Cuirim céad fáilte roimh an Aire Stáit. Táim an-bhuíoch de as teacht isteach chun an cheist seo a phlé.
Climate change is one of the hot topics this week. In 2013 and 2014 we experienced particularly bad winters during which there were many storms and a great deal of damage was caused in the context of coastal erosion. Counties Galway and Mayo were particularly hard hit in terms of the amount of damage done. Senators will recall the scenes of roads being washed away that were shown on television. A friend of mine who had no access to her home for weeks because the access road had been washed away had to have a new roadway constructed. Many graveyards were damaged and fields were either damaged or washed away. I know from contact with the local authorities concerned that they were under severe pressure at that time in terms of the amount of maintenance and other work they had to do. There were some great projects undertaken in my own local area, including at Spiddal. While the local authorities and their staff are to be commended on their efforts during that time and their ongoing work in this area, a great deal of work remains to be done in places such as the Aran Islands where, as I am sure the Minister of State is aware, roads were washed away or left impassable as a result of the damage caused by storms.
Coastal erosion is not a phenomenon that is going to go away. While 2013 and 2014 were unprecedented in terms of severe weather conditions, storms are occurring with greater frequency. I know from research in this regard that similar phenomena occurred in 1974, 1983, 1989, 2004 and 2008 and that pattern is expected to continue.
There will be rising sea levels and increasing frequency and intensity of storms. There is a real threat to coastal infrastructure but in other countries they have longer term monitoring programmes and they map changes on their coastlines to enable them to plan in advance. It was strange that, in 2013-14, the Government did not seek funding from the European Union for work on coastal erosion issues and to combat coastal erosion and potential storm damage. A number of people felt an attempt should have been made to access funding from the European Union as it related to a natural disaster. It was unprecedented and something over which people had no control. Local authorities told us their hands were tied as regards resources and that these resources were limited, although the Government told them it was giving them the resources that were available.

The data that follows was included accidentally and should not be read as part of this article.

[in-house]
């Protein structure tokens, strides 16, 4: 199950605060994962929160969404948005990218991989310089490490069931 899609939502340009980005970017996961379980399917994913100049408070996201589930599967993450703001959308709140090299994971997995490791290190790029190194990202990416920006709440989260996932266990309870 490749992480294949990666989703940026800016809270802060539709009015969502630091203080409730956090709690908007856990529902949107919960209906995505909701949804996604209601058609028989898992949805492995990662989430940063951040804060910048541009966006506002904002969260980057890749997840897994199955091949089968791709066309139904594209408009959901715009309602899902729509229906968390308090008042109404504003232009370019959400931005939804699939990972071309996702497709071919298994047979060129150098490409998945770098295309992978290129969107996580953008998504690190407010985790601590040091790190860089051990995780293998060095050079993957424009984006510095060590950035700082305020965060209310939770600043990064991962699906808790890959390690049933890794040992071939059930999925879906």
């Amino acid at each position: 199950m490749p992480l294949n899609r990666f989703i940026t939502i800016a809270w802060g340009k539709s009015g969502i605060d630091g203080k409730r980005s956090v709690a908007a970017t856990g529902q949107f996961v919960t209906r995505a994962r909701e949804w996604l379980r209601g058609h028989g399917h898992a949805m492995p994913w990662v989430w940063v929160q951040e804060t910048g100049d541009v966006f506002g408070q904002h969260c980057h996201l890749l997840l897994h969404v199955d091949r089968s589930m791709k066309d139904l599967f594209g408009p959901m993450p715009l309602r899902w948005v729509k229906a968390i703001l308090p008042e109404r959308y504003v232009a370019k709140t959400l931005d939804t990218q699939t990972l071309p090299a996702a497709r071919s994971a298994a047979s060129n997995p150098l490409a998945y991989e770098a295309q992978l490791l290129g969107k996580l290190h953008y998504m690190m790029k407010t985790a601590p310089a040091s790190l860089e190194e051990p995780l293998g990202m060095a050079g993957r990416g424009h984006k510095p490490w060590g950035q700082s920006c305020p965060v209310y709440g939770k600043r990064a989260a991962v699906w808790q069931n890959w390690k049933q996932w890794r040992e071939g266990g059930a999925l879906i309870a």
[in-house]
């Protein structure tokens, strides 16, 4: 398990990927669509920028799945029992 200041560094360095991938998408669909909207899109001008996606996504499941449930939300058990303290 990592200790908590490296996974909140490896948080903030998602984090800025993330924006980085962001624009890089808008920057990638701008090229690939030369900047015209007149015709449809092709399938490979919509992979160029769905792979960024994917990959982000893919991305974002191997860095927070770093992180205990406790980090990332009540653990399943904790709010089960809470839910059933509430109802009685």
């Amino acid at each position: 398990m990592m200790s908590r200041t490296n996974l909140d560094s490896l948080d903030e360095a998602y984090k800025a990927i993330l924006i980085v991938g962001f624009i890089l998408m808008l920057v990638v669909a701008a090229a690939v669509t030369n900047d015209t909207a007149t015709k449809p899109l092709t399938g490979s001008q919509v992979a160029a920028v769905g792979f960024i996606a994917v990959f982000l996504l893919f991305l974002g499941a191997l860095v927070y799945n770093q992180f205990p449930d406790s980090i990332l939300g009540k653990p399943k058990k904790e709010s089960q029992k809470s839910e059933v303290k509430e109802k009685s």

It is frustrating that people who see roadways or infrastructure damaged close to their homes, but not on land owned by the local authority, get absolutely no support unless locals help them to repair damage. I have been contacted recently by people around Tawin Island and Oranmore who asked me to raise this issue with the Minister as theirs is a low-lying area. There has been severe coastal erosion in recent times and the foreshore is of a particularly delicate nature. As Oranmore is very close to the city, a large number of people live there and they are concerned that if there are other severe storms, their houses and lands will be in danger. I am grateful to the Minister of State for coming in and hope he can elucidate where we stand, particularly in counties Galway and Mayo and in Tawin and Oranmore, in particular. Will he say what is being done, what can be done and what will be done by the Government?